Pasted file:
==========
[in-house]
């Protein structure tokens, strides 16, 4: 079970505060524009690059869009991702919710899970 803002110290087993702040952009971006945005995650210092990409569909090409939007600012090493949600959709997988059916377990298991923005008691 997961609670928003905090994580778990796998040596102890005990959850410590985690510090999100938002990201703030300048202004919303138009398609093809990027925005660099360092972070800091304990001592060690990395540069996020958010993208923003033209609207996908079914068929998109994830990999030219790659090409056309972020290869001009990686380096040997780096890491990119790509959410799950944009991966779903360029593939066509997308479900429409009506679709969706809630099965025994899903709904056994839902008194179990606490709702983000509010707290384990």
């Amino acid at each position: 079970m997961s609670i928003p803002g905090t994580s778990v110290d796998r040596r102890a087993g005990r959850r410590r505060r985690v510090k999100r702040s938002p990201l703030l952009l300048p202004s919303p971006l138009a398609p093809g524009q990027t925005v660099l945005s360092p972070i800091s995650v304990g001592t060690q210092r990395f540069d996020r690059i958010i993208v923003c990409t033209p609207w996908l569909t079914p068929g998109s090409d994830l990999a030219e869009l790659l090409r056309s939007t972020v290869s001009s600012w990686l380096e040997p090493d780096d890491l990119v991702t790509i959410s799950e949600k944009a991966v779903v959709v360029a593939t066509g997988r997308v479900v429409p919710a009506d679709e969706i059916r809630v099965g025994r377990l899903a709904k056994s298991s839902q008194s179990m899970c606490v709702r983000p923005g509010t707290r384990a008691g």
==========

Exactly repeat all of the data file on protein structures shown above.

[in-house]
């Protein structure tokens, strides 16, 4: 079970505060524009690059869009991702919710899970 803002110290087993702040952009971006945005995650210092990409569909090409939007600012090493949600959709997988059916377990298991923005008691 997961609670928003905090994580778990796998040596102890005990959850410590985690510090999100938002990201703030300048202004919303138009398609093809990027925005660099360092972070800091304990001592060690990395540069996020958010993208923003033209609207996908079914068929998109994830990999030219790659090409056309972020290869001009990686380096040997780096890491990119790509959410799950944009991966779903360029593939066509997308479900429409009506679709969706809630099965025994899903709904056994839902008194179990606490709702983000509010707290384990």
């Amino acid at each position: 079970m997961s609670i928003p803002g905090t994580s778990v110290d796998r040596r102890a087993g005990r959850r410590r505060r985690v510090k999100r702040s938002p990201l703030l952009l300048p202004s919303p971006l138009a398609p093809g524009q990027t925005v660099l945005s360092p972070i800091s995650v304990g001592t060690q210092r990395f540069d996020r690059i958010i993208v923003c990409t033209p609207w996908l569909t079914p068929g998109s090409d994830l990999a030219e869009l790659l090409r056309s939007t972020v290869s001009s600012w990686l380096e040997p090493d780096d890491l990119v991702t790509i959410s799950e949600k944009a991966v779903v959709v360029a593939t066509g997988r997308v479900v429409p919710a009506d679709e969706i059916r809630v099965g025994r377990l899903a709904k056994s298991s839902q008194s179990m899970c606490v709702r983000p923005g509010t707290r384990a008691g």